Tristan da Cunha uovo

THE SHIPWRECK OF “ITALIA”

It was August 3, 1892 when the “Italia” brigantine, loaded with the brand of hard coal embarked in London, had left for South Africa. It was built in Varazze, in 1882, in the B. Cerruti shipyard, on behalf of the shipowners Michele and Andrea Dall’Orso from Chiavari.

Captain Perasso, from Chiavari, begun the journey following the usual course in the North Sea; On 28 September, the crew spotted greenish smoke coming from the hold, which was loaded with coal. The cargo was on fire.

Captain Perasso immediately guessed the great danger; a wooden hull offers no protection from fire. Upon examining the maps, he discovered an island nearby, the island of Tristan da Cunha, and decided to order the crew to prepare to abandon the ship.

The final order given to the crew was to push the ship to maximum speed for the remaining meters from ashore, aiming at getting the ship past the shallows and onto the shore. This maneuver succeeded in a safe landing and the islanders rushed to help.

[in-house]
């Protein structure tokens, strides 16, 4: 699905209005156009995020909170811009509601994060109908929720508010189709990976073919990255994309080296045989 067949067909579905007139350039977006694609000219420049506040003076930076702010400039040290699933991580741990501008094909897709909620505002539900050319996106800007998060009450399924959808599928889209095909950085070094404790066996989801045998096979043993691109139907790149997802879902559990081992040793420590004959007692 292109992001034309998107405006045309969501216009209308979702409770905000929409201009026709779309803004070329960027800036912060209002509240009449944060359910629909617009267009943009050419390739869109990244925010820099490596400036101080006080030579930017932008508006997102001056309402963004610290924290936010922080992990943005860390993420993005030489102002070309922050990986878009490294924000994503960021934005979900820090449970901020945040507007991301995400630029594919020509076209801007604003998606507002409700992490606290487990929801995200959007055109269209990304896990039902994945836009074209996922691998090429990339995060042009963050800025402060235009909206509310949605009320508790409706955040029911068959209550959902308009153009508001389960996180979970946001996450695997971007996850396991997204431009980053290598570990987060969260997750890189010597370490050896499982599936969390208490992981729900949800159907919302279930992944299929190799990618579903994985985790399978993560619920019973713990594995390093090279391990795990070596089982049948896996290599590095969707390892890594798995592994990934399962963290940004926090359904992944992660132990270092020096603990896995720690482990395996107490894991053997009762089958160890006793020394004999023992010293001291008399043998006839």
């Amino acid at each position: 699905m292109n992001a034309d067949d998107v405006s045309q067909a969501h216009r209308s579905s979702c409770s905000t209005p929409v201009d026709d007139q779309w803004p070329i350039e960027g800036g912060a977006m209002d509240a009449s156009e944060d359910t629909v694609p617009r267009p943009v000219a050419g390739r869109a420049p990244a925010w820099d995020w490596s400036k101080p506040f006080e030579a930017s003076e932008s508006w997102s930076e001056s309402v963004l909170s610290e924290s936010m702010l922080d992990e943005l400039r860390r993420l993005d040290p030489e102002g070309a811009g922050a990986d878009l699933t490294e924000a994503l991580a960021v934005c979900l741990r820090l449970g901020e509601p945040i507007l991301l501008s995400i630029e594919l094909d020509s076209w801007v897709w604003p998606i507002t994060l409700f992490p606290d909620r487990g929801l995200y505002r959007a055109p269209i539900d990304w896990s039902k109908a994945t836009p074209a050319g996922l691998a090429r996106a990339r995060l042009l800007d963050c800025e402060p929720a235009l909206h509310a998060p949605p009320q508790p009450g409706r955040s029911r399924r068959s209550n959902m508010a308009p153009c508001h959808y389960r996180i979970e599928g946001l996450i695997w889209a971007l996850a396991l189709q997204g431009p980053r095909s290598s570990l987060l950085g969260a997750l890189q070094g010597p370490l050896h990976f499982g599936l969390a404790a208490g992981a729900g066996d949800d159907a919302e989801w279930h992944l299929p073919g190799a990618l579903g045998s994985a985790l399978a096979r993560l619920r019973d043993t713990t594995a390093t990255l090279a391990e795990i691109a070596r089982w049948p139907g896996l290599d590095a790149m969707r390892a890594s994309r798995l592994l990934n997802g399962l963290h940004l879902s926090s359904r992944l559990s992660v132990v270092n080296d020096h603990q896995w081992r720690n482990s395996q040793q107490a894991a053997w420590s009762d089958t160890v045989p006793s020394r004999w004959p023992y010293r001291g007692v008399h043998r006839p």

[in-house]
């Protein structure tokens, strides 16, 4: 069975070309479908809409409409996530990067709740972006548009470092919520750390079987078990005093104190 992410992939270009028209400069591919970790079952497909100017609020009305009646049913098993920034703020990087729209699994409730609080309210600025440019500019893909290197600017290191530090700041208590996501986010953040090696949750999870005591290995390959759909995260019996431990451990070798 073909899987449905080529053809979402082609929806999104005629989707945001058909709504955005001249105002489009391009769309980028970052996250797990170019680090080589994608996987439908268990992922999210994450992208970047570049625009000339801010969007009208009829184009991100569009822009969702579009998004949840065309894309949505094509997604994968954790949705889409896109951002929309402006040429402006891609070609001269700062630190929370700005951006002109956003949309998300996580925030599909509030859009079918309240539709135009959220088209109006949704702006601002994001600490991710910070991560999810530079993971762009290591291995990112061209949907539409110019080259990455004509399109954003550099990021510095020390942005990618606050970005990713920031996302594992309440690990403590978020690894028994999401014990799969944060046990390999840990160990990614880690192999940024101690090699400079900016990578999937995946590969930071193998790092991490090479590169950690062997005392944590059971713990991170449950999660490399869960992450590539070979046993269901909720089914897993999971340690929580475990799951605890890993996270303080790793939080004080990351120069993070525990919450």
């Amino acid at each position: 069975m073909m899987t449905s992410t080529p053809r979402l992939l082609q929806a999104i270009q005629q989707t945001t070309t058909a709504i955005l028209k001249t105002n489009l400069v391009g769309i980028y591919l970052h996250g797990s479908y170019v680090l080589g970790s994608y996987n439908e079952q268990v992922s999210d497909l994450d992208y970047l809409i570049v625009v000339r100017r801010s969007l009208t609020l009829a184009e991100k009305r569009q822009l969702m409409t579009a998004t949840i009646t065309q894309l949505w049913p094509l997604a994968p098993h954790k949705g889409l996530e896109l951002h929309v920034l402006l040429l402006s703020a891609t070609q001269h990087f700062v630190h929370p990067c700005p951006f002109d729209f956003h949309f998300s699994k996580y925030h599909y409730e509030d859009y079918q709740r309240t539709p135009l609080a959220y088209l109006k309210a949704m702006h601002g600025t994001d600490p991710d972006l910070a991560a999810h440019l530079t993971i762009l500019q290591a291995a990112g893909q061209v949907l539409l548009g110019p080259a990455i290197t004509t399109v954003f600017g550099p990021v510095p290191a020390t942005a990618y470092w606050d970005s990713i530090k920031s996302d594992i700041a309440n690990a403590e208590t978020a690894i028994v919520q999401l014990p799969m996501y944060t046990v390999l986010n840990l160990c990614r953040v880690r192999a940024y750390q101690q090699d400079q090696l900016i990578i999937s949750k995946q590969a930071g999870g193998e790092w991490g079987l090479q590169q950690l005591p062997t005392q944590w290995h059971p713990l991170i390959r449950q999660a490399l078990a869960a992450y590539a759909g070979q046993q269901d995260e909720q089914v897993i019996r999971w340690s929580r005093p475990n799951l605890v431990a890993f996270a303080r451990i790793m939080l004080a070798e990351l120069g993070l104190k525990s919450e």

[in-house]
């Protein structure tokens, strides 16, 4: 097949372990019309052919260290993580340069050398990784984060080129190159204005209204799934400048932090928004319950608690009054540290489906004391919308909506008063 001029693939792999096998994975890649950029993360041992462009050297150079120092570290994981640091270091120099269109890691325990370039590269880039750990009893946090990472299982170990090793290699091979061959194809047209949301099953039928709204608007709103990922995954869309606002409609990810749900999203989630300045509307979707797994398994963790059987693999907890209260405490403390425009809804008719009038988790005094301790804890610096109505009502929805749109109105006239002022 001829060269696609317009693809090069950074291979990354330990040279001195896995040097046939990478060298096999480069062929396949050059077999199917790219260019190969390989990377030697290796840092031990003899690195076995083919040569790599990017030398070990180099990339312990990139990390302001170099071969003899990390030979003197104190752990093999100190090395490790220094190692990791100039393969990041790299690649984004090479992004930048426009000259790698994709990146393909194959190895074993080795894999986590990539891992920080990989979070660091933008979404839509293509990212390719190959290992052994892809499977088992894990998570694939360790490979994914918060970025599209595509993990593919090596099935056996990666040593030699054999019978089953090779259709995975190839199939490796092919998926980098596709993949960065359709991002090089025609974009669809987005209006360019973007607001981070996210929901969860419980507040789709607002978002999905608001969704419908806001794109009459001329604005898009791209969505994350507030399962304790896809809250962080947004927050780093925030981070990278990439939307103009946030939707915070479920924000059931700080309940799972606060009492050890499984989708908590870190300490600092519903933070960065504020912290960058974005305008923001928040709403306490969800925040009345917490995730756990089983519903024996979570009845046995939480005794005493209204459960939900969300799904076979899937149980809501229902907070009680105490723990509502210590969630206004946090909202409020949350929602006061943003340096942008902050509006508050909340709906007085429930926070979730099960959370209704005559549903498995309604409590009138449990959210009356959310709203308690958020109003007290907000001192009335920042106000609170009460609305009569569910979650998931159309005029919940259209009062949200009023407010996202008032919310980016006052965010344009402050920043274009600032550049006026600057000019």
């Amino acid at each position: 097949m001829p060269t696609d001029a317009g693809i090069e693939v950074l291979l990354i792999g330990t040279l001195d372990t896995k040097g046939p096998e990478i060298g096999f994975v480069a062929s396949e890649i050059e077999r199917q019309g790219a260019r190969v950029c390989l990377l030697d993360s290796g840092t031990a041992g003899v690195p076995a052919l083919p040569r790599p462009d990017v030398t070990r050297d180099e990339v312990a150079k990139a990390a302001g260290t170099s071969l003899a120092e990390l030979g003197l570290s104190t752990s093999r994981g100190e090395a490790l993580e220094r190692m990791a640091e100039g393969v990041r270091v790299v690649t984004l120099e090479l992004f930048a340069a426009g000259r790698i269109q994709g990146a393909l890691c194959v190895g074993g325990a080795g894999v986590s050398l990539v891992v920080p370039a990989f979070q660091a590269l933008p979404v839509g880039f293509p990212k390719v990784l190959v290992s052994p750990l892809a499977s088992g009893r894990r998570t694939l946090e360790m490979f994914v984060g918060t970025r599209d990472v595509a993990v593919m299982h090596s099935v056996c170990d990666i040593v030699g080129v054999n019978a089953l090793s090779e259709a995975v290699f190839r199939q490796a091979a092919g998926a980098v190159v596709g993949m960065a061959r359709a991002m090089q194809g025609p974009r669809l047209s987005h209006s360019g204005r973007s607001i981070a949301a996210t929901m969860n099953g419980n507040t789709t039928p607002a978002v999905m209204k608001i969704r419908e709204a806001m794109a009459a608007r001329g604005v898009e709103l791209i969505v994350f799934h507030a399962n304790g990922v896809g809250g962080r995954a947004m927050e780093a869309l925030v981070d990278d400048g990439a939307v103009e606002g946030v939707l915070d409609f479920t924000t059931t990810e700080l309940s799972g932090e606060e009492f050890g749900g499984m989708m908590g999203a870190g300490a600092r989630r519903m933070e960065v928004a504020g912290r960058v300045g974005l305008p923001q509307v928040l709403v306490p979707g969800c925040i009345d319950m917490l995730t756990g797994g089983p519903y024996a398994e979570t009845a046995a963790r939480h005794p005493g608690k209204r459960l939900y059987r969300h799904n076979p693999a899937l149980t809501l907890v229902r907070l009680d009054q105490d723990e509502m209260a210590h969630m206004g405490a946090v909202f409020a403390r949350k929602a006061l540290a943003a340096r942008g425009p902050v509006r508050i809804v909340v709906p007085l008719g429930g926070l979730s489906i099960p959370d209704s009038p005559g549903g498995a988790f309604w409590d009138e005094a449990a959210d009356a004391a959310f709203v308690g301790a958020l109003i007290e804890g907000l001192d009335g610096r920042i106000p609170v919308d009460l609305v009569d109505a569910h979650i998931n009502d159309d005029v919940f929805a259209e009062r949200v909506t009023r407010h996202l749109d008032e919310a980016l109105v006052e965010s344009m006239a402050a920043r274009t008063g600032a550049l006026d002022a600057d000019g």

The residents of Tristan da Cunha, a hundred people of different races, were used to living in a uncontaminated and isolated environment, making the most of all the resources that nature offered them.

The crew, made up of Ligurian sailors used to earning their daily bread, to honor the saying “Mainà nu ghe travaggio che u nu sagge fa”, immediately set to work to return the hospitality. With the wood recovered from the wreck, the crew built a sidewalk along the only road of the island, lined with simple shacks, to avoid stepping on the mud during the rainy season. Later they installed fences to house livestock (especially cows and sheep to get milk, wool and fertilizer for the cultivation of potatoes, one of the basic sources of sustenance for the islanders) and began to teach the islanders the use of nets and lines recovered after the shipwreck.